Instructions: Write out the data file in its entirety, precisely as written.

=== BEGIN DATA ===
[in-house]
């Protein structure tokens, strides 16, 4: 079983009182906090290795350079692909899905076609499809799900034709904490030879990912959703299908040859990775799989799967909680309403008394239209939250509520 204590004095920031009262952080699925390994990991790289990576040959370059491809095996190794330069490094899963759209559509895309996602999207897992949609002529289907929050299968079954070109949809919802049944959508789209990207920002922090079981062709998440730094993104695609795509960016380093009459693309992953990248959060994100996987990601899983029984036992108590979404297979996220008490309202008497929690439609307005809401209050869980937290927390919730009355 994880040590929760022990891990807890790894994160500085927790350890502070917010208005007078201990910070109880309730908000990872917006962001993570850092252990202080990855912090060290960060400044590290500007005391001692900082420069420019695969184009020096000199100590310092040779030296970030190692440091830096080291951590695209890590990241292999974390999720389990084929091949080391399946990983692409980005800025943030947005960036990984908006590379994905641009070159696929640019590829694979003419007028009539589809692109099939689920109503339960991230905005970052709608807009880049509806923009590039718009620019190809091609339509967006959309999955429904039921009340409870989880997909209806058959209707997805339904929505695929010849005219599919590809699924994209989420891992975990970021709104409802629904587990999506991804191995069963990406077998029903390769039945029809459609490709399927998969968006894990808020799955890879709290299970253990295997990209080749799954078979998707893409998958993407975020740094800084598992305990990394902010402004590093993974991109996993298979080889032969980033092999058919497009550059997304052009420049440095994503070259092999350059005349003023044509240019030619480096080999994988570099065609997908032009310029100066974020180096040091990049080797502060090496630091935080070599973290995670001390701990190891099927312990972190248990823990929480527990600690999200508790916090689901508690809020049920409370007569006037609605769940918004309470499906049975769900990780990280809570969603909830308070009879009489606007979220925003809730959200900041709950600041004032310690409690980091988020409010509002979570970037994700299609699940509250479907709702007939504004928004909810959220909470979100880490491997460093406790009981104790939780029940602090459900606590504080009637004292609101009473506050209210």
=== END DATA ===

[in-house]
């Protein structure tokens, strides 16, 4: 079983009182906090290795350079692909899905076609499809799900034709904490030879990912959703299908040859990775799989799967909680309403008394239209939250509520 204590004095920031009262952080699925390994990991790289990576040959370059491809095996190794330069490094899963759209559509895309996602999207897992949609002529289907929050299968079954070109949809919802049944959508789209990207920002922090079981062709998440730094993104695609795509960016380093009459693309992953990248959060994100996987990601899983029984036992108590979404297979996220008490309202008497929690439609307005809401209050869980937290927390919730009355 994880040590929760022990891990807890790894994160500085927790350890502070917010208005007078201990910070109880309730908000990872917006962001993570850092252990202080990855912090060290960060400044590290500007005391001692900082420069420019695969184009020096000199100590310092040779030296970030190692440091830096080291951590695209890590990241292999974390999720389990084929091949080391399946990983692409980005800025943030947005960036990984908006590379994905641009070159696929640019590829694979003419007028009539589809692109099939689920109503339960991230905005970052709608807009880049509806923009590039718009620019190809091609339509967006959309999955429904039921009340409870989880997909209806058959209707997805339904929505695929010849005219599919590809699924994209989420891992975990970021709104409802629904587990999506991804191995069963990406077998029903390769039945029809459609490709399927998969968006894990808020799955890879709290299970253990295997990209080749799954078979998707893409998958993407975020740094800084598992305990990394902010402004590093993974991109996993298979080889032969980033092999058919497009550059997304052009420049440095994503070259092999350059005349003023044509240019030619480096080999994988570099065609997908032009310029100066974020180096040091990049080797502060090496630091935080070599973290995670001390701990190891099927312990972190248990823990929480527990600690999200508790916090689901508690809020049920409370007569006037609605769940918004309470499906049975769900990780990280809570969603909830308070009879009489606007979220925003809730959200900041709950600041004032310690409690980091988020409010509002979570970037994700299609699940509250479907709702007939504004928004909810959220909470979100880490491997460093406790009981104790939780029940602090459900606590504080009637004292609101009473506050209210």